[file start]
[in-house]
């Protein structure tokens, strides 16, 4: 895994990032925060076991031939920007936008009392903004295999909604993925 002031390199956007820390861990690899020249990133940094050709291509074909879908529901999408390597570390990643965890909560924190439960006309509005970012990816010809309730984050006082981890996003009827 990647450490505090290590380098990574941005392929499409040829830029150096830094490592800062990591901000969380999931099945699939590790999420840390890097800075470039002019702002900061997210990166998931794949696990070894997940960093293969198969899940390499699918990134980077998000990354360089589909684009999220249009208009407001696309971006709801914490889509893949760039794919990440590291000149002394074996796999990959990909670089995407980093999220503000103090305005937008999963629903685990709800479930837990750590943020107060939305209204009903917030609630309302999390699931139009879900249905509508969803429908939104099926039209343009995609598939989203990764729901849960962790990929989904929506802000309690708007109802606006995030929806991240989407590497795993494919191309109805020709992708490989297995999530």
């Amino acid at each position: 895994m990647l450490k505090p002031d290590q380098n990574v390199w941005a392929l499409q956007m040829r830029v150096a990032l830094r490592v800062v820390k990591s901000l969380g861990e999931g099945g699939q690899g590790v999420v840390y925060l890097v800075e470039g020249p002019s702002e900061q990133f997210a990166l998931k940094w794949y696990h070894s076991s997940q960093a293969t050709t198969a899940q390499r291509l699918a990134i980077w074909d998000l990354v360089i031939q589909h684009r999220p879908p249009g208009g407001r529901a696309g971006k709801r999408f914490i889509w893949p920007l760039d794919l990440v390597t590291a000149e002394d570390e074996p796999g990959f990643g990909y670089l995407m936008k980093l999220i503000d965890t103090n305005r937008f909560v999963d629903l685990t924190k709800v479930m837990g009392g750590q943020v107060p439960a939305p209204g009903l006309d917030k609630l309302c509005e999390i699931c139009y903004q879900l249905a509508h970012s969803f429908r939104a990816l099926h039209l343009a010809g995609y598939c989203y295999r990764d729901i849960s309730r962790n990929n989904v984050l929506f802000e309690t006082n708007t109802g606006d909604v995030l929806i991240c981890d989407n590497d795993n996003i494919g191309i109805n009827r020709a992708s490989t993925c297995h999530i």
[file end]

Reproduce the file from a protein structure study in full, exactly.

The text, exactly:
[in-house]
């Protein structure tokens, strides 16, 4: 895994990032925060076991031939920007936008009392903004295999909604993925 002031390199956007820390861990690899020249990133940094050709291509074909879908529901999408390597570390990643965890909560924190439960006309509005970012990816010809309730984050006082981890996003009827 990647450490505090290590380098990574941005392929499409040829830029150096830094490592800062990591901000969380999931099945699939590790999420840390890097800075470039002019702002900061997210990166998931794949696990070894997940960093293969198969899940390499699918990134980077998000990354360089589909684009999220249009208009407001696309971006709801914490889509893949760039794919990440590291000149002394074996796999990959990909670089995407980093999220503000103090305005937008999963629903685990709800479930837990750590943020107060939305209204009903917030609630309302999390699931139009879900249905509508969803429908939104099926039209343009995609598939989203990764729901849960962790990929989904929506802000309690708007109802606006995030929806991240989407590497795993494919191309109805020709992708490989297995999530």
């Amino acid at each position: 895994m990647l450490k505090p002031d290590q380098n990574v390199w941005a392929l499409q956007m040829r830029v150096a990032l830094r490592v800062v820390k990591s901000l969380g861990e999931g099945g699939q690899g590790v999420v840390y925060l890097v800075e470039g020249p002019s702002e900061q990133f997210a990166l998931k940094w794949y696990h070894s076991s997940q960093a293969t050709t198969a899940q390499r291509l699918a990134i980077w074909d998000l990354v360089i031939q589909h684009r999220p879908p249009g208009g407001r529901a696309g971006k709801r999408f914490i889509w893949p920007l760039d794919l990440v390597t590291a000149e002394d570390e074996p796999g990959f990643g990909y670089l995407m936008k980093l999220i503000d965890t103090n305005r937008f909560v999963d629903l685990t924190k709800v479930m837990g009392g750590q943020v107060p439960a939305p209204g009903l006309d917030k609630l309302c509005e999390i699931c139009y903004q879900l249905a509508h970012s969803f429908r939104a990816l099926h039209l343009a010809g995609y598939c989203y295999r990764d729901i849960s309730r962790n990929n989904v984050l929506f802000e309690t006082n708007t109802g606006d909604v995030l929806i991240c981890d989407n590497d795993n996003i494919g191309i109805n009827r020709a992708s490989t993925c297995h999530i």